15 Appendices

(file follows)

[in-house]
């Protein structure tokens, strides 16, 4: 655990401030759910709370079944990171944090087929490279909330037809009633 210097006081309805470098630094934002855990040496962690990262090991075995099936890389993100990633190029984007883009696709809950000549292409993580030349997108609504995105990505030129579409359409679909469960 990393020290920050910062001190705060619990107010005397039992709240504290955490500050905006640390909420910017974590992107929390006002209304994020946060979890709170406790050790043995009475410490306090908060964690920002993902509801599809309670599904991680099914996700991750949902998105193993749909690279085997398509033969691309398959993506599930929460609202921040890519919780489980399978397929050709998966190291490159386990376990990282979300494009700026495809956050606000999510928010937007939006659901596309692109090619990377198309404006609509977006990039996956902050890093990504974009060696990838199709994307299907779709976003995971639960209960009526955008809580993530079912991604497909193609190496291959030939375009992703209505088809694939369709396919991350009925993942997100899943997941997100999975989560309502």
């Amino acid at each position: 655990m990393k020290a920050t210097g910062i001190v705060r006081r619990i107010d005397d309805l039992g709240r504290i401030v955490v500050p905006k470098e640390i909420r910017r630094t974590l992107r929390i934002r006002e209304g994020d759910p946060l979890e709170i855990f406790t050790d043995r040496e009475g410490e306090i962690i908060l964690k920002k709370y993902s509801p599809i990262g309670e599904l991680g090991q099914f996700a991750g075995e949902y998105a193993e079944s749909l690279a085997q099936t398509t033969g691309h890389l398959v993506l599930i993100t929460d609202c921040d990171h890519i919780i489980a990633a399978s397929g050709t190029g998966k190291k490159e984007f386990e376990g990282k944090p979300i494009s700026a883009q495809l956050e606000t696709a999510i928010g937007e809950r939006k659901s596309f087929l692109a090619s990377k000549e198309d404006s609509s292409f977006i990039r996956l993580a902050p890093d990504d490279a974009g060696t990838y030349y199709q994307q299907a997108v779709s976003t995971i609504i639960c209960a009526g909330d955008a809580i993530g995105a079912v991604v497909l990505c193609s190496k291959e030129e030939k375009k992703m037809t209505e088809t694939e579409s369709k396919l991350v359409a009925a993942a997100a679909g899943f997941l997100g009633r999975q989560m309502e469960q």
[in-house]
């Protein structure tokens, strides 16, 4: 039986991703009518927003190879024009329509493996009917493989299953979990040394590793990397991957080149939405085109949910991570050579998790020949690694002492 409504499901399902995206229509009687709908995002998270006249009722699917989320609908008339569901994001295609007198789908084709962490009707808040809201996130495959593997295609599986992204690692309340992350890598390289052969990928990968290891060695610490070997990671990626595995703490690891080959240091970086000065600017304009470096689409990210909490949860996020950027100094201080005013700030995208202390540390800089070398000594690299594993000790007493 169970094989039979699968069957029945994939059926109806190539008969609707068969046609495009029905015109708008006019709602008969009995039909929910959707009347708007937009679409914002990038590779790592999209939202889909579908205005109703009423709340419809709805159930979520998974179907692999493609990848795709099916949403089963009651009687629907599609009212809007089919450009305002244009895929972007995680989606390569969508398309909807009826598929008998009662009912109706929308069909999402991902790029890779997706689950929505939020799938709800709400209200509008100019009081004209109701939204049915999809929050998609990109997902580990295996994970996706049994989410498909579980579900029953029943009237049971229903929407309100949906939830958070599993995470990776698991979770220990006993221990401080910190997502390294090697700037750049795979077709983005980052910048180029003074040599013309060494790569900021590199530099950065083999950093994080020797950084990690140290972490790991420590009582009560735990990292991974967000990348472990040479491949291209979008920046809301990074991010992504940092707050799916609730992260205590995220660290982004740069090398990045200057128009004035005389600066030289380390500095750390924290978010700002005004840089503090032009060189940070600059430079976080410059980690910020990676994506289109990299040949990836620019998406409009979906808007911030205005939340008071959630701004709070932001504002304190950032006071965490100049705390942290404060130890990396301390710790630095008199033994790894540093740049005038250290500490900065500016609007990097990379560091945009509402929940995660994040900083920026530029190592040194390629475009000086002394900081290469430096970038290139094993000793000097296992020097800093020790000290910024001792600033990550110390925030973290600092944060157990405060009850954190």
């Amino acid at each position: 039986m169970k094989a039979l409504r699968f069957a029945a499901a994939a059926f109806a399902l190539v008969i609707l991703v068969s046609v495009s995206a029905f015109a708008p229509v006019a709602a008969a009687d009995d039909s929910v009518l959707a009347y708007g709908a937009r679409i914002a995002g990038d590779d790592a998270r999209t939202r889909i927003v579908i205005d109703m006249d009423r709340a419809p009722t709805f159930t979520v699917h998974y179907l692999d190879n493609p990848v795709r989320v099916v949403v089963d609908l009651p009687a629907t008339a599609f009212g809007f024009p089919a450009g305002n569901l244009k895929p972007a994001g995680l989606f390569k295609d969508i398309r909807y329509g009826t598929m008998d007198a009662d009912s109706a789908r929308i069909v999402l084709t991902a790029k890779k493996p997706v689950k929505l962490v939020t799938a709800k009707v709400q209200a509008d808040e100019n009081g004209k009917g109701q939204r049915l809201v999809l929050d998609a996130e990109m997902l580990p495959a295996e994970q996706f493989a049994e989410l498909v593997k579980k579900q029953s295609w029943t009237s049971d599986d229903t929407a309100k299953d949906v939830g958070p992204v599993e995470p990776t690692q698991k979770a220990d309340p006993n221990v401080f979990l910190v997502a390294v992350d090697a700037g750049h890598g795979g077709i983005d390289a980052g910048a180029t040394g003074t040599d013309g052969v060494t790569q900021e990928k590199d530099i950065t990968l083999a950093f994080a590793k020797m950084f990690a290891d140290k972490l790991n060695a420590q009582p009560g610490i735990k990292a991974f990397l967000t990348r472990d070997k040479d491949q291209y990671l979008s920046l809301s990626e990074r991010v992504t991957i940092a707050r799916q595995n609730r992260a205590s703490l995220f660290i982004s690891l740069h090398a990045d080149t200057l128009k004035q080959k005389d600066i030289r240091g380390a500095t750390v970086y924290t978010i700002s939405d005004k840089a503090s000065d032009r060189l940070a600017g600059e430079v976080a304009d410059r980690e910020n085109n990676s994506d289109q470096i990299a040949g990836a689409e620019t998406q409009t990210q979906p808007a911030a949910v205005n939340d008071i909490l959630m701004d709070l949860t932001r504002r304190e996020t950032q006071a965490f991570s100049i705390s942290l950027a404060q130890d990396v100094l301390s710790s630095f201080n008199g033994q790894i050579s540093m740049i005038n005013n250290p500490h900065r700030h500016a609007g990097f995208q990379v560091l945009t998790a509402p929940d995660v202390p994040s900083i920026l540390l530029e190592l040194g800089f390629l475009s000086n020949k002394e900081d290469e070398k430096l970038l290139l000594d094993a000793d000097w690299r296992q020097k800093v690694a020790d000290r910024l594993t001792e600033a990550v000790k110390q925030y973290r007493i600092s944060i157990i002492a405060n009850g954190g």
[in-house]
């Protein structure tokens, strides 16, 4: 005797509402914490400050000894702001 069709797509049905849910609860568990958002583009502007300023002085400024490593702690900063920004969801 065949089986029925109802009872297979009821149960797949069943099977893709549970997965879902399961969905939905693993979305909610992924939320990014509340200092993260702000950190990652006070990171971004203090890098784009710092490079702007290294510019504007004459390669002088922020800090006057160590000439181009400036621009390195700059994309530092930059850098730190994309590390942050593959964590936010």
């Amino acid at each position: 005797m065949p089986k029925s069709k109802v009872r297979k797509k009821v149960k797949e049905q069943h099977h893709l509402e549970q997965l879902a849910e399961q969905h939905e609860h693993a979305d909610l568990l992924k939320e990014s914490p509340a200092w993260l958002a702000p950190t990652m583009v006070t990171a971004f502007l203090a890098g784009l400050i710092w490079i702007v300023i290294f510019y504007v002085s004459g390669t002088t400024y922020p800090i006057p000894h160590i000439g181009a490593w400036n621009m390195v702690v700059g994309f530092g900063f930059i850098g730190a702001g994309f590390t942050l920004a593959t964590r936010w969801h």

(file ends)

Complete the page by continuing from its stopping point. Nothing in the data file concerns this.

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17 Appendix A Screening and Brief Intervention Toolkit for College and University Campuses Screening and Brief Intervention Steps: Quick Guide Steps 1. Have student complete the AUDIT test. Procedures and Discussion 2. Introduce yourself and establish rapport. Thank you for filling out our questionnaire. Would it be all right if we spend a few minutes talking about your alcohol use? 3. Score the AUDIT Share the results with the student 4. Discuss any concerns. Tell me what you enjoy about drinking. What are some of the notso-good Elicit readiness and interest. things about drinking? Provide clear information or feedback. Elicit the student s interpretation or reaction. The questionnaire you completed suggests that you may be putting yourself at risk for problems. Would it be all right for me to provide you with some information about alcohol and its effects? (see How Alcohol Affects Us handout) 5. Develop a plan. Put the emphasis on the student s personal choice. Provide handout with lower-risk drinking options. What do you think you d like to do about this? On a scale of 1 to 10, with 1 being not ready and 10 being very ready, how ready are you to make a change? Here are some things other students have found helpful. Have you tried any of these before? How did that work for you? If the student doesn t indicate a desire to change Which of these do you think will work for you now? Sounds like you don t feel the need to make any changes to your drinking habits right now. If you were to decide to make a change, what strategies do you think you would try? What would have to happen for you to consider making a change? 6. Schedule a Follow-Up: Here s what we discussed today: (summarize) I would like to follow up with you and see how you are doing. Would you like to make an appointment to come back in about two weeks or may I call you? We are here to support you. Please contact us if you have additional questions or need more information. 11